Teachers say there is no one size fits all approach to learning – children learn in different ways.
And living proof is former Marton businesswomen Julie White who runs an award-winning early years education business which has had national attention over its Forest Schools approach to learning.
Her organisation, Nature to Nurture, won Pre-School of the Year 2017 and was rated outstanding in all areas for our OfSTED inspection 2016.
Yet Julie left St George’s High school in Blackpool with no qualifications.
She said: “The school environment did not really suit me. I am one of those people who is very much hands on and visualise everything in pictures.
“At 18 I moved away from home and spent a year in the US and worked as a nanny in Monte Carlo.”
She came back to the UK and lived in Liverpool studied early years education and managed a nursery where she became interested in the adverse effects of living in a “concrete jungle” on the children and started to look at the Scandinavian Forest School model.
She said: “We started taking a small group of children every other week to Croxteth Country Park so to do a comparative study. At the end, the findings were exciting. We had more than halved the sickness levels of the children and their well-being had improved.”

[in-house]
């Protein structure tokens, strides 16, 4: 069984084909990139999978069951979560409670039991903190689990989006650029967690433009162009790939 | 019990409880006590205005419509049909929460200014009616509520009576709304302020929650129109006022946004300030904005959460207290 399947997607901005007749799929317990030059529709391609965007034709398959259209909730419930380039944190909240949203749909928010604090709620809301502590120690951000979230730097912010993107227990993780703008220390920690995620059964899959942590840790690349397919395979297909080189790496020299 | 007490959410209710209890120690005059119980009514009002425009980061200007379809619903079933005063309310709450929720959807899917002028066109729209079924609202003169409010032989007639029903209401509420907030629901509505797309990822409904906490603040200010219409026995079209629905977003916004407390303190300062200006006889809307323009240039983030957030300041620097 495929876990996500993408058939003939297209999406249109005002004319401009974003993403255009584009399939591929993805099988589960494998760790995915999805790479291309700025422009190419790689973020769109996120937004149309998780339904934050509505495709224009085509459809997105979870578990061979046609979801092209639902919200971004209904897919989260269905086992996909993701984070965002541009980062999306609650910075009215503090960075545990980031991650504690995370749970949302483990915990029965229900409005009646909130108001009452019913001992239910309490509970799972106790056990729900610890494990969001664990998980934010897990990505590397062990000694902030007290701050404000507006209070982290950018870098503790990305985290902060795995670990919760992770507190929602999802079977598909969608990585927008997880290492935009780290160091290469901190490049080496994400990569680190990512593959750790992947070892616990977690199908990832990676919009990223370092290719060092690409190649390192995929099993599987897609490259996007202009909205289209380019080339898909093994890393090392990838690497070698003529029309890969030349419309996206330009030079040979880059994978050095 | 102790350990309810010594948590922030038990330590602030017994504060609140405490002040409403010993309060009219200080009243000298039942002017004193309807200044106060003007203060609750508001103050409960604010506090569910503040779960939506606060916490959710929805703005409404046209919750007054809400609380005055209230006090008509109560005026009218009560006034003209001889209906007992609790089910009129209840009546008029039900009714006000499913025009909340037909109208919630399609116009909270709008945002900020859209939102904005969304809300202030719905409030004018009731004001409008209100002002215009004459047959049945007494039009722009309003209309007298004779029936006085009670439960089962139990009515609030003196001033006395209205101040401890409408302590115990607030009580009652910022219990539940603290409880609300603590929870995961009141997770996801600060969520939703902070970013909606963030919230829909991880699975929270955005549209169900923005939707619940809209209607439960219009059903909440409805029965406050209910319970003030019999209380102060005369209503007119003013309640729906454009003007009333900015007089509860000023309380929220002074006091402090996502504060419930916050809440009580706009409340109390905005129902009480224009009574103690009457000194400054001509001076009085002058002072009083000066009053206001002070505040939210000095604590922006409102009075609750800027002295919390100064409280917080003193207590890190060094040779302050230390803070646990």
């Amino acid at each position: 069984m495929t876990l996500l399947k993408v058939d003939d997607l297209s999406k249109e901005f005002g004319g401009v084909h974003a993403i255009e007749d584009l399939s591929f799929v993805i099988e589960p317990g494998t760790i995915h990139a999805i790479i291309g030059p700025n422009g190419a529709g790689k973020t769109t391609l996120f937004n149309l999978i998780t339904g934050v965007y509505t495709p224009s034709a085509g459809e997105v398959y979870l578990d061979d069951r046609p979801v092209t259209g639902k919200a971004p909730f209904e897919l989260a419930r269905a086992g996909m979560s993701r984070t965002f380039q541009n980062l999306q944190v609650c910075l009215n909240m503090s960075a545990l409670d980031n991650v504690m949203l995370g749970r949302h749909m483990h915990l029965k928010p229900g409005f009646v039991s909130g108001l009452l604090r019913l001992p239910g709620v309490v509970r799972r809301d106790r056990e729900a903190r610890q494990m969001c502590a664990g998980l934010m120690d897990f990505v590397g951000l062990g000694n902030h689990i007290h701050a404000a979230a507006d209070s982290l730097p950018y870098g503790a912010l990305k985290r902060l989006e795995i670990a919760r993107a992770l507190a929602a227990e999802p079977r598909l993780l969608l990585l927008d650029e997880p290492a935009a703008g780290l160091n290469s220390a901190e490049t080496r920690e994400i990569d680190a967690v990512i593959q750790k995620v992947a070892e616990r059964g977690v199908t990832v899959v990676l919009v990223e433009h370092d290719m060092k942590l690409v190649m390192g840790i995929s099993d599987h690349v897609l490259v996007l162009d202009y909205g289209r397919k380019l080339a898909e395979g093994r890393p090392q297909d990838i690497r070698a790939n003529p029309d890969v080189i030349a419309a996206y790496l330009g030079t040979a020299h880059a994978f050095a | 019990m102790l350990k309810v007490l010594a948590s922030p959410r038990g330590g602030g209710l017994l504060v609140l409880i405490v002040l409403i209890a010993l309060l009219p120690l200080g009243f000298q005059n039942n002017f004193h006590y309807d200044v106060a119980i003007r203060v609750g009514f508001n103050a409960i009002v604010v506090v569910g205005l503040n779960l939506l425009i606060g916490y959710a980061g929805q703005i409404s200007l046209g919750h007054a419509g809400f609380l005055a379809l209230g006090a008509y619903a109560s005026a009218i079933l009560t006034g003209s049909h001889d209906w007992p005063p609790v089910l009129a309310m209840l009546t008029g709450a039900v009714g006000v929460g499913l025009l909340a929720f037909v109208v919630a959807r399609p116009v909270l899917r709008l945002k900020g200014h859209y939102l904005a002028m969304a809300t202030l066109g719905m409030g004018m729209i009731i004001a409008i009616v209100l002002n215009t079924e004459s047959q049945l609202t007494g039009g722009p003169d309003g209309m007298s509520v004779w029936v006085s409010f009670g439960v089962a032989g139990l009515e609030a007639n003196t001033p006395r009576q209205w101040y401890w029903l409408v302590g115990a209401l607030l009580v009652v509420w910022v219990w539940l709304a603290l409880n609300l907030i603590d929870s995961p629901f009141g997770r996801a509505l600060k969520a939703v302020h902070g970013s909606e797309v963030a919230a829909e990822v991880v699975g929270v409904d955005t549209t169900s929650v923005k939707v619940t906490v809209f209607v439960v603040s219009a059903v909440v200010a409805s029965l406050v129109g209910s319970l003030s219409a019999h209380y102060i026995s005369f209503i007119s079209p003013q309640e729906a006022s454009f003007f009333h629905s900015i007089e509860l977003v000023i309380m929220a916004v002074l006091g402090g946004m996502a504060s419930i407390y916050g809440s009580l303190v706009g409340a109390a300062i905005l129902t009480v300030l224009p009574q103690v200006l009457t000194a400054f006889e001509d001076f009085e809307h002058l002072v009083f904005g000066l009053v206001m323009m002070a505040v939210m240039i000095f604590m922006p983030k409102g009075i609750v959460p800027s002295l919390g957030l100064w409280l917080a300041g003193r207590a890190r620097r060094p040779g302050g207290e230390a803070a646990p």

Julie, 41, suffered with degenerative osteoarthritis and it was while recovering from a hip replacement operation she launched her toddler group business in 2012 encouraging the children to get mucky and learn for themselves about nature and risk.
She said: “We noticed higher levels of engagement, increased imagination and their language was a lot richer.”
In 2014 the group became an Outdoor Nursery in Croxteth Country Park and last year was chosen by Liverpool Hope University to take part in a study into children at Forest Schools.
She said: “Our study began in December 2017 and initial findings highlighted that children educated in nature-based settings exceed the national recommended minimum for physical activity – currently three hours per day. Only 10 per cent of children in the UK achieve this.
“As children and young people suffer increasingly from obesity and mental health problems, we need, I believe to get our early years provision right. And that means claiming the benefits of learning and playing outdoors as a birthright of every child.”